The key term is “access”: “I’m not a big media press access person.” Many in the media have interpreted the remark as a full-on rejection of any responsibility to speak to the news media. In context, he denies that interpretation. In any case, however, consider more closely that word “access.”

“Access” often has a pejorative meaning in the world of politics, and it’s worth considering the way it’s typically used from the governmental side — i.e. the way it’s used, not always but frequently, by politicians and their media relations staff. Offering reporters access to the principal — a senator, a governor, a president, a secretary of state — is a means by which political offices try to elicit positive media coverage. Speak directly and at length to specific reporters, give them insider knowledge and generally treat them as important players who can be trusted with sensitive material, and you’re more likely to shape coverage of this or that issue to your liking.

Journalists sometimes forget just how cynically politicos speak of them behind closed doors. (Indeed politicos often forget just how cynically journalists speak of them — but leave that aside for now.) Many of these politicians and political staffers — maybe most of them? — view reporters not as representatives of the public but as entities to manage. The goals of this “media management”? The appearance of public support, free advertising for policies, career advancement. Nothing, in any case, so high-minded as transparency or accountability to the people. Offering reporters “access” is often — not always, but more often than reporters would enjoy knowing — part of that deeply but unavoidably cynical game.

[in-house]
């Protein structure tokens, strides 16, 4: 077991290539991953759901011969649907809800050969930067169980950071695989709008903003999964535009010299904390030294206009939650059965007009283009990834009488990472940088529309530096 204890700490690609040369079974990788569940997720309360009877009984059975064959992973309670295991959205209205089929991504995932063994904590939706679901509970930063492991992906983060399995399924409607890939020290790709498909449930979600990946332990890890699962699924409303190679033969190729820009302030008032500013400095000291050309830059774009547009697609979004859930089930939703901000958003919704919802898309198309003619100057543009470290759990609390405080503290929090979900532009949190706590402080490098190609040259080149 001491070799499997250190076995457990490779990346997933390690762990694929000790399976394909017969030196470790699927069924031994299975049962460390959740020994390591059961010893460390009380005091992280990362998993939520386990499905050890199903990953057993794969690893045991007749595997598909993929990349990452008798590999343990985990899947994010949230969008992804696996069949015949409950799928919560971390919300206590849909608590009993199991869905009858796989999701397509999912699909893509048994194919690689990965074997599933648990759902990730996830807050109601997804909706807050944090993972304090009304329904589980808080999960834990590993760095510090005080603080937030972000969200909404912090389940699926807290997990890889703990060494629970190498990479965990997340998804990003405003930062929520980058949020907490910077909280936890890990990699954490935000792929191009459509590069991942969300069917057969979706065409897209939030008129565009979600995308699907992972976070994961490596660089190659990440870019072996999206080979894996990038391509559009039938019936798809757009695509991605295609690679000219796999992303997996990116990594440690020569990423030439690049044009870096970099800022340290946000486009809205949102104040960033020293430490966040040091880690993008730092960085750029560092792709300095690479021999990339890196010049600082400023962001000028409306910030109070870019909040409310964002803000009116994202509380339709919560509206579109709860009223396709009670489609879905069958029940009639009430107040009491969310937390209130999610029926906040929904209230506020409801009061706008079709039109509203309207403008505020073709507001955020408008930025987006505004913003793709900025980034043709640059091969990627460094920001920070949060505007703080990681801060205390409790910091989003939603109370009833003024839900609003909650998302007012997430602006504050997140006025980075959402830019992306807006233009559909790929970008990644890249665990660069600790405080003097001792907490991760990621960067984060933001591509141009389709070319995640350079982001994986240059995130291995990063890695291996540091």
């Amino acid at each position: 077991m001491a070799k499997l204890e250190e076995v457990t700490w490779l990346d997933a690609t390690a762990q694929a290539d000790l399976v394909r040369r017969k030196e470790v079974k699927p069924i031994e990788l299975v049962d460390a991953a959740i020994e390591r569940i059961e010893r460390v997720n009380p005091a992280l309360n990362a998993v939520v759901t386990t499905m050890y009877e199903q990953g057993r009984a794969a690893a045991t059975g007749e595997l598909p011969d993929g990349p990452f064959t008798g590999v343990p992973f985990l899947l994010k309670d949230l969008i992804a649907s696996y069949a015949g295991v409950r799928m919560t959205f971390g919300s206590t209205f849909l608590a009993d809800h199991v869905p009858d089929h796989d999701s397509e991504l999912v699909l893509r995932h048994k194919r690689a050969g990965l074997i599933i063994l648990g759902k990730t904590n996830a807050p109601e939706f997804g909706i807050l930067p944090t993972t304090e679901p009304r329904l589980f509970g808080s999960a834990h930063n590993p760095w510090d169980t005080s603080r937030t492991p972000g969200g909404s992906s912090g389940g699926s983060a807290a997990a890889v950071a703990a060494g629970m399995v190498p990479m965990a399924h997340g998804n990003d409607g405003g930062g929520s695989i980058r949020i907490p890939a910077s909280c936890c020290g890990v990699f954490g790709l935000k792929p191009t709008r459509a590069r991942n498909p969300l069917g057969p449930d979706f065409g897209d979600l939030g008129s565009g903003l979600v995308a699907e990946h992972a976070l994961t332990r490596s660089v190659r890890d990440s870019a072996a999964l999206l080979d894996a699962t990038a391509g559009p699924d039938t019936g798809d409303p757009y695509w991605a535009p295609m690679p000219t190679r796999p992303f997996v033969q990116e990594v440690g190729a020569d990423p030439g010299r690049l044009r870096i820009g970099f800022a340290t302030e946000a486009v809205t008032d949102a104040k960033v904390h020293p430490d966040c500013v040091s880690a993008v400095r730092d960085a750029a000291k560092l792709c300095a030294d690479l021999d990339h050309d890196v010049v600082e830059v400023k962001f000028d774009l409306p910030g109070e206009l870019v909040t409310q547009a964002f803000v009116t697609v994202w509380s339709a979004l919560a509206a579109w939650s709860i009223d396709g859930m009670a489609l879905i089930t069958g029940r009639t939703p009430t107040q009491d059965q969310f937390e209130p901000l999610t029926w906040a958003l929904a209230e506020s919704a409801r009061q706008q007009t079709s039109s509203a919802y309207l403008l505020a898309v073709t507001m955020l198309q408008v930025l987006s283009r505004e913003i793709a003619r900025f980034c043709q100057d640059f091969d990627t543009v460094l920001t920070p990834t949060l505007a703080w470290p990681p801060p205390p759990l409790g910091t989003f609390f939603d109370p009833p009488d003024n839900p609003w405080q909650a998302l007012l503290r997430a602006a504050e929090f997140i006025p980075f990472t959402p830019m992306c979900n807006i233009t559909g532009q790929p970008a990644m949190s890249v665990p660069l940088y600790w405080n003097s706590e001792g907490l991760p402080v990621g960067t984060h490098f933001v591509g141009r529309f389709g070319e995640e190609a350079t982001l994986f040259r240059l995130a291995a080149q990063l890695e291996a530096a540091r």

With that in view, read Tillerson’s comment again, particularly these four sentences:

I’m not a big media press access person. I personally don’t need it. I understand it’s important to get the message of what we’re doing out, but I also think there’s only a purpose in getting the message out when there’s something to be done … But doing daily availability, I don’t have this appetite or hunger to be that … have a lot of quotes in the paper or be more visible with the media.

I read these remarks not as an expression of contempt for the media, but as a rejection of the access/management game. By saying he doesn’t “need it” and has no “appetite or hunger” for “daily availability,” I think Tillerson is saying he doesn’t care about cultivating reporters in an effort to win favorable coverage. He would rather spend his time working on negotiations and policies, in other words, than on manipulating press coverage.

I could be wrong. Tillerson may turn out to be just as cynical a media manipulator as any other politician or high-ranking official. But reporters should at least consider the possibility — and it applies, I think, to the entire Trump administration — that full access can cloud judgment and confuse issues as often as it clarifies. Going without it has its advantages.